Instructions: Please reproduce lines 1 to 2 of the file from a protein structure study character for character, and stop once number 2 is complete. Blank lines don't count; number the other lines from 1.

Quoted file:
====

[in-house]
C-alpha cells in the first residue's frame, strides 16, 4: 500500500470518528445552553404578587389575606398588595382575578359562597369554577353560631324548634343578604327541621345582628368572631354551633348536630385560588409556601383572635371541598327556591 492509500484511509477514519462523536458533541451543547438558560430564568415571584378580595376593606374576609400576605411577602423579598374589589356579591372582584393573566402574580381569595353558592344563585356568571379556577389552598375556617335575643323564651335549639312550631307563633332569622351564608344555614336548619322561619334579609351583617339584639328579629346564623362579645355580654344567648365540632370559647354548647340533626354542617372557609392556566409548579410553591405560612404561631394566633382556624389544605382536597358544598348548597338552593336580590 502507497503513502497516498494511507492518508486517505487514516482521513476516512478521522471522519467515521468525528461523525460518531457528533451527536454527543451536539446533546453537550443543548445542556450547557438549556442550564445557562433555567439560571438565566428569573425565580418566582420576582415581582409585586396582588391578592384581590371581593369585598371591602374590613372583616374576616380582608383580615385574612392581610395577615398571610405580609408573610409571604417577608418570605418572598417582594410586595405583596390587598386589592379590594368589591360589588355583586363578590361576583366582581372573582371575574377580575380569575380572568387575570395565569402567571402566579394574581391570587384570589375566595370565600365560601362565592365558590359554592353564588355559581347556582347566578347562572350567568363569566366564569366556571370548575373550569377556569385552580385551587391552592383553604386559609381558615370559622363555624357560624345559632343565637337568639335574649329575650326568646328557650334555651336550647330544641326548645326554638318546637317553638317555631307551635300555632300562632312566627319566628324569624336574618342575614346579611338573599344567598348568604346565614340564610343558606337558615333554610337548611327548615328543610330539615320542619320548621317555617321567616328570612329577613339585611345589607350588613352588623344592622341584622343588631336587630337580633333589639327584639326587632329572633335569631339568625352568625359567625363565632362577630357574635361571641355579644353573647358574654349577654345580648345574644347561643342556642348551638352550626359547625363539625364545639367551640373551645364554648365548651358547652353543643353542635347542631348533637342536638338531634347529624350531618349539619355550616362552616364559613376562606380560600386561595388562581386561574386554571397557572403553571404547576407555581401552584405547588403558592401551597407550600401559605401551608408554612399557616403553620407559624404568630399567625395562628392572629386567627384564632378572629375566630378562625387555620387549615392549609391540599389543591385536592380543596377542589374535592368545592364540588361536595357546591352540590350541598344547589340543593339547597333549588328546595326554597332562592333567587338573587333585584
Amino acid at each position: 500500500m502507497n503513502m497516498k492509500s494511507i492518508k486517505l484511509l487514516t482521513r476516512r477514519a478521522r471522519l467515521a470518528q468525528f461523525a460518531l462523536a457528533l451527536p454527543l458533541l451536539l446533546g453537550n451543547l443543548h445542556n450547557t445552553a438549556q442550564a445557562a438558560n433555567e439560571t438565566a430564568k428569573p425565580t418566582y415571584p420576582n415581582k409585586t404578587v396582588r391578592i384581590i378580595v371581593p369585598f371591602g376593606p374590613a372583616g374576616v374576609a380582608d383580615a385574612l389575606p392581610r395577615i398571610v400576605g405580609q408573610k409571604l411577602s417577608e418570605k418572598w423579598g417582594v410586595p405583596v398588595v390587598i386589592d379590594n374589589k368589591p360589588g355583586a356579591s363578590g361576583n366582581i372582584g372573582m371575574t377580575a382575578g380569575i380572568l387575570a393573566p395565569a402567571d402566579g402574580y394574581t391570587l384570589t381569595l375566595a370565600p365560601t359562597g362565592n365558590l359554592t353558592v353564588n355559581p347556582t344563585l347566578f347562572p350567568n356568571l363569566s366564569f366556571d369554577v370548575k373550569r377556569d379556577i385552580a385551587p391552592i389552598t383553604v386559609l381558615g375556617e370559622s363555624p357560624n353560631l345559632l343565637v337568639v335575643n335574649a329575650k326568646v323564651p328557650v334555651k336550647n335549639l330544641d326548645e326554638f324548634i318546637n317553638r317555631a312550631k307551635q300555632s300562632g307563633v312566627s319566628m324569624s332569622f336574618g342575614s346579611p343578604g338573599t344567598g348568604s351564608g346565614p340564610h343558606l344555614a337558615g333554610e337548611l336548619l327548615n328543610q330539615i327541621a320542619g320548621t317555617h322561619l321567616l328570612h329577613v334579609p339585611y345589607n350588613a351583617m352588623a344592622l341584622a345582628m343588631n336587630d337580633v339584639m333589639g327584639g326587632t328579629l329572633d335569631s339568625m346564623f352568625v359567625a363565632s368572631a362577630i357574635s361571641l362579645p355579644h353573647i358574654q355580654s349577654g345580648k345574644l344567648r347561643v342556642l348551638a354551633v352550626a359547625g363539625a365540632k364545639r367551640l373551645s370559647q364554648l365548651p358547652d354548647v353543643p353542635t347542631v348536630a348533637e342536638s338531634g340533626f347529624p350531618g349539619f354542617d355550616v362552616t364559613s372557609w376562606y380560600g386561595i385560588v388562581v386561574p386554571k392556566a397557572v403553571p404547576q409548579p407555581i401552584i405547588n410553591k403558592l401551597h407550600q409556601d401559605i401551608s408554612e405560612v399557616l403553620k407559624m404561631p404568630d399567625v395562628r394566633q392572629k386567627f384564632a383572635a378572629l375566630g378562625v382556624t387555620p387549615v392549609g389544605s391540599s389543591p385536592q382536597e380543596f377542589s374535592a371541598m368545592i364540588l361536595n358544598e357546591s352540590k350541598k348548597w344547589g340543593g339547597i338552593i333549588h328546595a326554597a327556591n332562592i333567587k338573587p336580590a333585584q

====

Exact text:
[in-house]
C-alpha cells in the first residue's frame, strides 16, 4: 500500500470518528445552553404578587389575606398588595382575578359562597369554577353560631324548634343578604327541621345582628368572631354551633348536630385560588409556601383572635371541598327556591 492509500484511509477514519462523536458533541451543547438558560430564568415571584378580595376593606374576609400576605411577602423579598374589589356579591372582584393573566402574580381569595353558592344563585356568571379556577389552598375556617335575643323564651335549639312550631307563633332569622351564608344555614336548619322561619334579609351583617339584639328579629346564623362579645355580654344567648365540632370559647354548647340533626354542617372557609392556566409548579410553591405560612404561631394566633382556624389544605382536597358544598348548597338552593336580590 502507497503513502497516498494511507492518508486517505487514516482521513476516512478521522471522519467515521468525528461523525460518531457528533451527536454527543451536539446533546453537550443543548445542556450547557438549556442550564445557562433555567439560571438565566428569573425565580418566582420576582415581582409585586396582588391578592384581590371581593369585598371591602374590613372583616374576616380582608383580615385574612392581610395577615398571610405580609408573610409571604417577608418570605418572598417582594410586595405583596390587598386589592379590594368589591360589588355583586363578590361576583366582581372573582371575574377580575380569575380572568387575570395565569402567571402566579394574581391570587384570589375566595370565600365560601362565592365558590359554592353564588355559581347556582347566578347562572350567568363569566366564569366556571370548575373550569377556569385552580385551587391552592383553604386559609381558615370559622363555624357560624345559632343565637337568639335574649329575650326568646328557650334555651336550647330544641326548645326554638318546637317553638317555631307551635300555632300562632312566627319566628324569624336574618342575614346579611338573599344567598348568604346565614340564610343558606337558615333554610337548611327548615328543610330539615320542619320548621317555617321567616328570612329577613339585611345589607350588613352588623344592622341584622343588631336587630337580633333589639327584639326587632329572633335569631339568625352568625359567625363565632362577630357574635361571641355579644353573647358574654349577654345580648345574644347561643342556642348551638352550626359547625363539625364545639367551640373551645364554648365548651358547652353543643353542635347542631348533637342536638338531634347529624350531618349539619355550616362552616364559613376562606380560600386561595388562581386561574386554571397557572403553571404547576407555581401552584405547588403558592401551597407550600401559605401551608408554612399557616403553620407559624404568630399567625395562628392572629386567627384564632378572629375566630378562625387555620387549615392549609391540599389543591385536592380543596377542589374535592368545592364540588361536595357546591352540590350541598344547589340543593339547597333549588328546595326554597332562592333567587338573587333585584